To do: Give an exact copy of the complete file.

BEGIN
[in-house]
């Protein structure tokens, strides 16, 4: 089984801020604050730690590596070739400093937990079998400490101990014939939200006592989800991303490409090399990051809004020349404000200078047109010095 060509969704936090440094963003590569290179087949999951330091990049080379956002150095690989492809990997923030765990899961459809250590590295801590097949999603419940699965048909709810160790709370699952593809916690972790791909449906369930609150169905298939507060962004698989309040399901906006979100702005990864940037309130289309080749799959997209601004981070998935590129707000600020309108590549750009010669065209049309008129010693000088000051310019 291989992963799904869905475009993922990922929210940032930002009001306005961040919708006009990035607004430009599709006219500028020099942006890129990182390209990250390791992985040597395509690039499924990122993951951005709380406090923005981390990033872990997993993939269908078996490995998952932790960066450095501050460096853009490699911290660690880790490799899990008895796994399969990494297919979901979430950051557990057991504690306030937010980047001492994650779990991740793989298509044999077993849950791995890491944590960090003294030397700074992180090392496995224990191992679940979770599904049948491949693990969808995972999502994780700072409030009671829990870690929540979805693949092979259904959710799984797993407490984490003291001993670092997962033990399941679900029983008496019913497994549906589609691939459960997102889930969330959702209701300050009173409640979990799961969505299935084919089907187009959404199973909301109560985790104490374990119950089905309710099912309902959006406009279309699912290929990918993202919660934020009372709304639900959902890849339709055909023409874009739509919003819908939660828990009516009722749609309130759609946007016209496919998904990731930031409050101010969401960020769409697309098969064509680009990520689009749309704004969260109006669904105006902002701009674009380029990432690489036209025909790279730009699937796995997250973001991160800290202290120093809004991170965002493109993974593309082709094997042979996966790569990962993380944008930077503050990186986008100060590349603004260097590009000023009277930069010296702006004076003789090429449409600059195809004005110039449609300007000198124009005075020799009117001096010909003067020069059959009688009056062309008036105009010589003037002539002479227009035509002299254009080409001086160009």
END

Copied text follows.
[in-house]
């Protein structure tokens, strides 16, 4: 089984801020604050730690590596070739400093937990079998400490101990014939939200006592989800991303490409090399990051809004020349404000200078047109010095 060509969704936090440094963003590569290179087949999951330091990049080379956002150095690989492809990997923030765990899961459809250590590295801590097949999603419940699965048909709810160790709370699952593809916690972790791909449906369930609150169905298939507060962004698989309040399901906006979100702005990864940037309130289309080749799959997209601004981070998935590129707000600020309108590549750009010669065209049309008129010693000088000051310019 291989992963799904869905475009993922990922929210940032930002009001306005961040919708006009990035607004430009599709006219500028020099942006890129990182390209990250390791992985040597395509690039499924990122993951951005709380406090923005981390990033872990997993993939269908078996490995998952932790960066450095501050460096853009490699911290660690880790490799899990008895796994399969990494297919979901979430950051557990057991504690306030937010980047001492994650779990991740793989298509044999077993849950791995890491944590960090003294030397700074992180090392496995224990191992679940979770599904049948491949693990969808995972999502994780700072409030009671829990870690929540979805693949092979259904959710799984797993407490984490003291001993670092997962033990399941679900029983008496019913497994549906589609691939459960997102889930969330959702209701300050009173409640979990799961969505299935084919089907187009959404199973909301109560985790104490374990119950089905309710099912309902959006406009279309699912290929990918993202919660934020009372709304639900959902890849339709055909023409874009739509919003819908939660828990009516009722749609309130759609946007016209496919998904990731930031409050101010969401960020769409697309098969064509680009990520689009749309704004969260109006669904105006902002701009674009380029990432690489036209025909790279730009699937796995997250973001991160800290202290120093809004991170965002493109993974593309082709094997042979996966790569990962993380944008930077503050990186986008100060590349603004260097590009000023009277930069010296702006004076003789090429449409600059195809004005110039449609300007000198124009005075020799009117001096010909003067020069059959009688009056062309008036105009010589003037002539002479227009035509002299254009080409001086160009």